Sure, the lead time was slightly lower because they saved 4 weeks shipping the goods from China and they could state it was made in the USA but the components, fabric, machinists were all NON American and the price and quality was all substandard. The only American part of this production was the bricks and mortar and the owner!

After a review of the samples the client agreed to revert back to the experts and we continued the production in China.

We also source sportswear in Vietnam, South Korea and Portugal, again in facilities that specialise in some of the highest technical sportswear production in the world.

The bottom line her is “You get what you pay for and if you want the best, go to the best”

Innovation Appreciation: PATAGONIA WORN WEAR

We LOVE Patagonia and WORN WEAR is just one of the reasons we appreciate what the brand stands for

Patagonia Worn Wear

With the now, worldwide yearly tradition of ‘Black Friday’ and ‘Cyber Monday’ creating hysterical scenes at many retail stores and online around the world, Patagonia took the opportunity to celebrate the items of the clothing which their customer’s already own.The Worn Wear campaign created a community of individuals who have shared the stories of their favourite Patagonia products, how long they have owned them, where they have been together and how the product has helped overcome challenges along the way. The campaign promotes the reuse, recycle and repair messages to create items of clothing, which have a personality, a story and a journey; therefore reducing the waste created from discarding old clothing and removing the unrenewable resources used in the production of a new garment. The video below showcases a number of these incredible experiences, creating an inspiring and aspirational piece, which among friends, led to the immediate purchase of some waterproof patches and a sewing kit!

The standout individual in this piece is a surfer from Baja, Mexico; who after 15 years of wearing his Patagonia board-shorts in adventures which spanned surf hotspots around the world, showed his deep regret that he had to replace the ‘ass end’ of this board-shorts with a recycled beach umbrella. Check it out:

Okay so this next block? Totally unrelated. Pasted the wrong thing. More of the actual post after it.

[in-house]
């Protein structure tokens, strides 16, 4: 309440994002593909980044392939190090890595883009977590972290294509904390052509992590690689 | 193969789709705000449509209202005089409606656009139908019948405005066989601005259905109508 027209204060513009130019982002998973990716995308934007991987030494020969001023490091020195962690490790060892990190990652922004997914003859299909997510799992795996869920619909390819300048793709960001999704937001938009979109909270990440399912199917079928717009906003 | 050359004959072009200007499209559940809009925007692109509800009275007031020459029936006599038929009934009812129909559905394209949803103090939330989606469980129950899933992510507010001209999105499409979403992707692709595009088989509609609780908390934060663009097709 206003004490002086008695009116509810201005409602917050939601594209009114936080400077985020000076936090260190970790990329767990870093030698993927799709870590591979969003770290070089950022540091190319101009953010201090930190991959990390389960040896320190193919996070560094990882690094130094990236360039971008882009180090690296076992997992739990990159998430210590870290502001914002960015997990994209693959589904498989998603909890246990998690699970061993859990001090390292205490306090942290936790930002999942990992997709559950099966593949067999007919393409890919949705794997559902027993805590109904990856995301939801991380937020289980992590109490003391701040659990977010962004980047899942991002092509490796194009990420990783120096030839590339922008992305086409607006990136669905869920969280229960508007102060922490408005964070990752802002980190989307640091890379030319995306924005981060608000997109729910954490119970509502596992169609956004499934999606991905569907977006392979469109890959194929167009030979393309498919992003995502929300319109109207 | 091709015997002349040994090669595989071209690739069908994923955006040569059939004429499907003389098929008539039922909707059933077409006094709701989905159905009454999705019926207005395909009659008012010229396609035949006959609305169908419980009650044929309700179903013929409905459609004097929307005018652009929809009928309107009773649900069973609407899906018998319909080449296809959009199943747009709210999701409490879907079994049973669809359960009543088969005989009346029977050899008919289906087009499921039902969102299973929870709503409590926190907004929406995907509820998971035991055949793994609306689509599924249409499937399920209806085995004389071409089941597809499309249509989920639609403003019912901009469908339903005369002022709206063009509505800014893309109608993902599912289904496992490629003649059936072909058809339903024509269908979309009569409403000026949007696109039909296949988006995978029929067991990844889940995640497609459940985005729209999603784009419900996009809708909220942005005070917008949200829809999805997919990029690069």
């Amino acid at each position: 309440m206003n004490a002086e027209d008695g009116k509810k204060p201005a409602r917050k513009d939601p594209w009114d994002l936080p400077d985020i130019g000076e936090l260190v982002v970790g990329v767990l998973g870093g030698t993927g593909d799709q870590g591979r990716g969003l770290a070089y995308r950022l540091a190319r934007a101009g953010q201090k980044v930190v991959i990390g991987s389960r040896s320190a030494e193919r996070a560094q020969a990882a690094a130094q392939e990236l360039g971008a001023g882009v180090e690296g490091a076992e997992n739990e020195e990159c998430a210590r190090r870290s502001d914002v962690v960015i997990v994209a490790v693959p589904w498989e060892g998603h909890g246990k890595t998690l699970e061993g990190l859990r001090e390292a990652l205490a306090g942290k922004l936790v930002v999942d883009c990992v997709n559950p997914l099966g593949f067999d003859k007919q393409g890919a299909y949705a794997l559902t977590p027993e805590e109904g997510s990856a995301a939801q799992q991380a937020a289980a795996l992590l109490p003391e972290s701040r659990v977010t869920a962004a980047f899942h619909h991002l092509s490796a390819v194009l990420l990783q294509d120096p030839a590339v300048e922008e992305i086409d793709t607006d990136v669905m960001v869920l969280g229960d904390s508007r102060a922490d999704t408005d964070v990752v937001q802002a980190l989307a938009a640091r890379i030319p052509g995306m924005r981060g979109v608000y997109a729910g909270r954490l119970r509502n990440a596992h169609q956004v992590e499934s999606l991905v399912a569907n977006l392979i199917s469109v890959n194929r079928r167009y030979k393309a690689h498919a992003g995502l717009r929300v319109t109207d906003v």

Link to Video: PATAGONIA WORN WEAR

The Patagonia Worn Wear campaign reinforces the Patagonia mission statement that quality lasts. Many brands will have succumb to the temptation of exponential sales and profits over the ‘Black Friday’/’Cyber Monday’ weekend, however we want to show our appreciation to Patagonia for standing strong and true to their message, a standard that resonates with us at Blue Associates.

For more information on the design, development and sourcing that Blue Associates has completed for sports brands, please email: stuart@blue-associates.co.uk

Read more about Blue Associates HERE

 

 

 

 

Rapha – How they started

How Rapha started the design and development of their cycle brand

Making design integral to the business

A tight integration of all the company’s activities is an essential part of the brand’s success, insists Scheybeler.

‘The design of our products is the core of the brand, but everything we do has to reflect the same values,’ he explains.

To achieve this, design is a core responsibility for Rapha’s senior management. Mottram and Scheybeler are intimately involved with all key design decisions, from product prototypes to catalogue photo shoots. ‘Design can’t be an afterthought, you need to build it in at the start,’ he continues.

At the same time, Rapha is a highly outsourced organization. Six full-time employees handle product development; marketing and order fulfillment but detailed design, sourcing and manufacture are all outsourced. ‘We use a network of freelance designers and small agencies to handle this work,’ says Scheybeler. ‘More often then not they are cyclists themselves and they bring their own passion to our concepts.’

Core members of Rapha’s extended network include Message, the web design agency that helps with the back-end design and functionality of its website, and Blue Associates, a clothing design and sourcing agency, for liaison with manufacturers and material suppliers. The company has also collaborated with clothing designer Paul Smith.